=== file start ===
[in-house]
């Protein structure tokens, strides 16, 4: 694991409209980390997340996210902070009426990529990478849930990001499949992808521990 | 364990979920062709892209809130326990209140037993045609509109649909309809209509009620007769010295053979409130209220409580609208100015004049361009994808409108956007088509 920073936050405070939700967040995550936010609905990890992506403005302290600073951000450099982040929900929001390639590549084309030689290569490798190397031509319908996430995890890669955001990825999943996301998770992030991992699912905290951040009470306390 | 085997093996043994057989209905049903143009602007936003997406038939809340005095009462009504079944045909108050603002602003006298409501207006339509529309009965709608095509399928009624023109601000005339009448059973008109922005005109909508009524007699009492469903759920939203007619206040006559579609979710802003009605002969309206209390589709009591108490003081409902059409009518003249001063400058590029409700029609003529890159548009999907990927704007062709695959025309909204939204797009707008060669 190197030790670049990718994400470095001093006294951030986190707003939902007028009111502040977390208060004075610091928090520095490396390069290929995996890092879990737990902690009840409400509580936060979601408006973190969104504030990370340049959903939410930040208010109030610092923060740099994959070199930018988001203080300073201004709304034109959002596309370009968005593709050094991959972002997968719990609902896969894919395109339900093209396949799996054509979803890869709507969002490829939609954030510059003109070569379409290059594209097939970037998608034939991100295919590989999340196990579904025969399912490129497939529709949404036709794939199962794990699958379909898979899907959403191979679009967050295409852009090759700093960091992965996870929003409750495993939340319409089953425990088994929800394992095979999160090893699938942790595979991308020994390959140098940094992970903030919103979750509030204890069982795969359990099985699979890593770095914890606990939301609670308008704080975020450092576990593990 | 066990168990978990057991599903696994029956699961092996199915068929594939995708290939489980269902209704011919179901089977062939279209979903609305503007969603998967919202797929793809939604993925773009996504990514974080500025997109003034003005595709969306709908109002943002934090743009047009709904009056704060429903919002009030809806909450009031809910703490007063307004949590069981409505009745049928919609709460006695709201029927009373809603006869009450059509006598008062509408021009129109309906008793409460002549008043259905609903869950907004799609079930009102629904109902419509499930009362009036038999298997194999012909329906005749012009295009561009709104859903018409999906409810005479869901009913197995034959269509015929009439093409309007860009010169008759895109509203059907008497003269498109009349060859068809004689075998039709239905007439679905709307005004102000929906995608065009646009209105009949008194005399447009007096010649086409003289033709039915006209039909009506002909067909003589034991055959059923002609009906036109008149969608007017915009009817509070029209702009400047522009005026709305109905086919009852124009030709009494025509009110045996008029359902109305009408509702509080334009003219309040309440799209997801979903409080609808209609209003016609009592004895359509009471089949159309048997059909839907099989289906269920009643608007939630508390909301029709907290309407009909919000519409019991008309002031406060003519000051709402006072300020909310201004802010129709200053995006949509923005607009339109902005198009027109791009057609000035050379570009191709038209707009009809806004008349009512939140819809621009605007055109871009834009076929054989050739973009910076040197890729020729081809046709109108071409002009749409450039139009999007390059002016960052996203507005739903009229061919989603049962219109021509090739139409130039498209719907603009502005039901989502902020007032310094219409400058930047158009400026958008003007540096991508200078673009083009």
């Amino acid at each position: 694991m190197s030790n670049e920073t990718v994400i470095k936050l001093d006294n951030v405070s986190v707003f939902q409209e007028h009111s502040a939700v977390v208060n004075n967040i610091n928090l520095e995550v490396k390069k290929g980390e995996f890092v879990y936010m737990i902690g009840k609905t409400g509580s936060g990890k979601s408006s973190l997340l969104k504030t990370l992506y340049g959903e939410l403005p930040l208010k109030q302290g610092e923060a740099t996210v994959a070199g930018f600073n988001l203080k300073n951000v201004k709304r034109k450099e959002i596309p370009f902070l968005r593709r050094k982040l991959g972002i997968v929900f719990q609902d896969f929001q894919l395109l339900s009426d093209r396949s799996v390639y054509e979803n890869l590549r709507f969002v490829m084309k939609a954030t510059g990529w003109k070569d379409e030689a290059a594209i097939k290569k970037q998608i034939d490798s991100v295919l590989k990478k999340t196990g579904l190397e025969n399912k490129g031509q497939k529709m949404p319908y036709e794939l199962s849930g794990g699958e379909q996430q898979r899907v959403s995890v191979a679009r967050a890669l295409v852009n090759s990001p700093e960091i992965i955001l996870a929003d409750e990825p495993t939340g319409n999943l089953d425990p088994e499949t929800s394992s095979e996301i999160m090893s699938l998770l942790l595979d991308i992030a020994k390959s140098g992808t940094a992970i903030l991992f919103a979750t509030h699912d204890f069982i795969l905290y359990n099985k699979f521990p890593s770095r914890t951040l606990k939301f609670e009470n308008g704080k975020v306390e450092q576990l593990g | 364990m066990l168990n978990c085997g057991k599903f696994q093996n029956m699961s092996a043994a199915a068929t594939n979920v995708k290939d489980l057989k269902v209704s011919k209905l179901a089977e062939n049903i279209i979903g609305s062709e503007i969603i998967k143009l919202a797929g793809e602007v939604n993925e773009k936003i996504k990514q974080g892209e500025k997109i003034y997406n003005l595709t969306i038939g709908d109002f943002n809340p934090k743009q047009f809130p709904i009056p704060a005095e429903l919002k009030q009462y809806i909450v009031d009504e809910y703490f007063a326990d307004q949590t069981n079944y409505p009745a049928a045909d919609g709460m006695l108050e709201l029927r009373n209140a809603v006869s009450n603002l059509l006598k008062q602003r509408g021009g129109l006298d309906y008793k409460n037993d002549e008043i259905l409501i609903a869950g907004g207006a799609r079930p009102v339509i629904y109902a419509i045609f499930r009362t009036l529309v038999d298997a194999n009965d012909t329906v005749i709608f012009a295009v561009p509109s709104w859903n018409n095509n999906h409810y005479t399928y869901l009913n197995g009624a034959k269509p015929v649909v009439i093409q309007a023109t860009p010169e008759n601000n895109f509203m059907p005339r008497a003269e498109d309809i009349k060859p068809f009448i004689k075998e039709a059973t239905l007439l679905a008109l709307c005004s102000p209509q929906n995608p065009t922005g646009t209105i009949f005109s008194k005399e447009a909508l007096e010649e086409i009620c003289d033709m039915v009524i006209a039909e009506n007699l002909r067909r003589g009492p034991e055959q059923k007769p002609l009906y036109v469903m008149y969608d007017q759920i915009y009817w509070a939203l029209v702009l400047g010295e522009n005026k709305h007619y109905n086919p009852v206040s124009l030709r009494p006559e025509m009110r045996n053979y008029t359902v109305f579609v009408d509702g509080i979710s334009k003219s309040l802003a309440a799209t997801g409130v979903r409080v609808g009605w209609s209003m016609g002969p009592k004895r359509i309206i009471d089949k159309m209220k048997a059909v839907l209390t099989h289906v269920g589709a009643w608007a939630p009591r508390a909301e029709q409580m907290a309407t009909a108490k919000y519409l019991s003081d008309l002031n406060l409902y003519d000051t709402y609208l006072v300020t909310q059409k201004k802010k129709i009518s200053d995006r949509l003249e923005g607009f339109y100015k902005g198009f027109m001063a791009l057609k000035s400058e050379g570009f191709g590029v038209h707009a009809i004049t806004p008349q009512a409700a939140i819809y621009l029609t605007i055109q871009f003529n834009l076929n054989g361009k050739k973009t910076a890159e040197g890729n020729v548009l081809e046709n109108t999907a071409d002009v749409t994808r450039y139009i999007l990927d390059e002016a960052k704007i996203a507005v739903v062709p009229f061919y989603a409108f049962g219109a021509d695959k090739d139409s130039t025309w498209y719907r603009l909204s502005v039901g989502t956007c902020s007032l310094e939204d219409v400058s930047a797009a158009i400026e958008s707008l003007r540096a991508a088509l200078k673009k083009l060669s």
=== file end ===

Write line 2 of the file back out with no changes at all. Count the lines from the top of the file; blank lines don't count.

């Protein structure tokens, strides 16, 4: 694991409209980390997340996210902070009426990529990478849930990001499949992808521990 | 364990979920062709892209809130326990209140037993045609509109649909309809209509009620007769010295053979409130209220409580609208100015004049361009994808409108956007088509 920073936050405070939700967040995550936010609905990890992506403005302290600073951000450099982040929900929001390639590549084309030689290569490798190397031509319908996430995890890669955001990825999943996301998770992030991992699912905290951040009470306390 | 085997093996043994057989209905049903143009602007936003997406038939809340005095009462009504079944045909108050603002602003006298409501207006339509529309009965709608095509399928009624023109601000005339009448059973008109922005005109909508009524007699009492469903759920939203007619206040006559579609979710802003009605002969309206209390589709009591108490003081409902059409009518003249001063400058590029409700029609003529890159548009999907990927704007062709695959025309909204939204797009707008060669 190197030790670049990718994400470095001093006294951030986190707003939902007028009111502040977390208060004075610091928090520095490396390069290929995996890092879990737990902690009840409400509580936060979601408006973190969104504030990370340049959903939410930040208010109030610092923060740099994959070199930018988001203080300073201004709304034109959002596309370009968005593709050094991959972002997968719990609902896969894919395109339900093209396949799996054509979803890869709507969002490829939609954030510059003109070569379409290059594209097939970037998608034939991100295919590989999340196990579904025969399912490129497939529709949404036709794939199962794990699958379909898979899907959403191979679009967050295409852009090759700093960091992965996870929003409750495993939340319409089953425990088994929800394992095979999160090893699938942790595979991308020994390959140098940094992970903030919103979750509030204890069982795969359990099985699979890593770095914890606990939301609670308008704080975020450092576990593990 | 066990168990978990057991599903696994029956699961092996199915068929594939995708290939489980269902209704011919179901089977062939279209979903609305503007969603998967919202797929793809939604993925773009996504990514974080500025997109003034003005595709969306709908109002943002934090743009047009709904009056704060429903919002009030809806909450009031809910703490007063307004949590069981409505009745049928919609709460006695709201029927009373809603006869009450059509006598008062509408021009129109309906008793409460002549008043259905609903869950907004799609079930009102629904109902419509499930009362009036038999298997194999012909329906005749012009295009561009709104859903018409999906409810005479869901009913197995034959269509015929009439093409309007860009010169008759895109509203059907008497003269498109009349060859068809004689075998039709239905007439679905709307005004102000929906995608065009646009209105009949008194005399447009007096010649086409003289033709039915006209039909009506002909067909003589034991055959059923002609009906036109008149969608007017915009009817509070029209702009400047522009005026709305109905086919009852124009030709009494025509009110045996008029359902109305009408509702509080334009003219309040309440799209997801979903409080609808209609209003016609009592004895359509009471089949159309048997059909839907099989289906269920009643608007939630508390909301029709907290309407009909919000519409019991008309002031406060003519000051709402006072300020909310201004802010129709200053995006949509923005607009339109902005198009027109791009057609000035050379570009191709038209707009009809806004008349009512939140819809621009605007055109871009834009076929054989050739973009910076040197890729020729081809046709109108071409002009749409450039139009999007390059002016960052996203507005739903009229061919989603049962219109021509090739139409130039498209719907603009502005039901989502902020007032310094219409400058930047158009400026958008003007540096991508200078673009083009």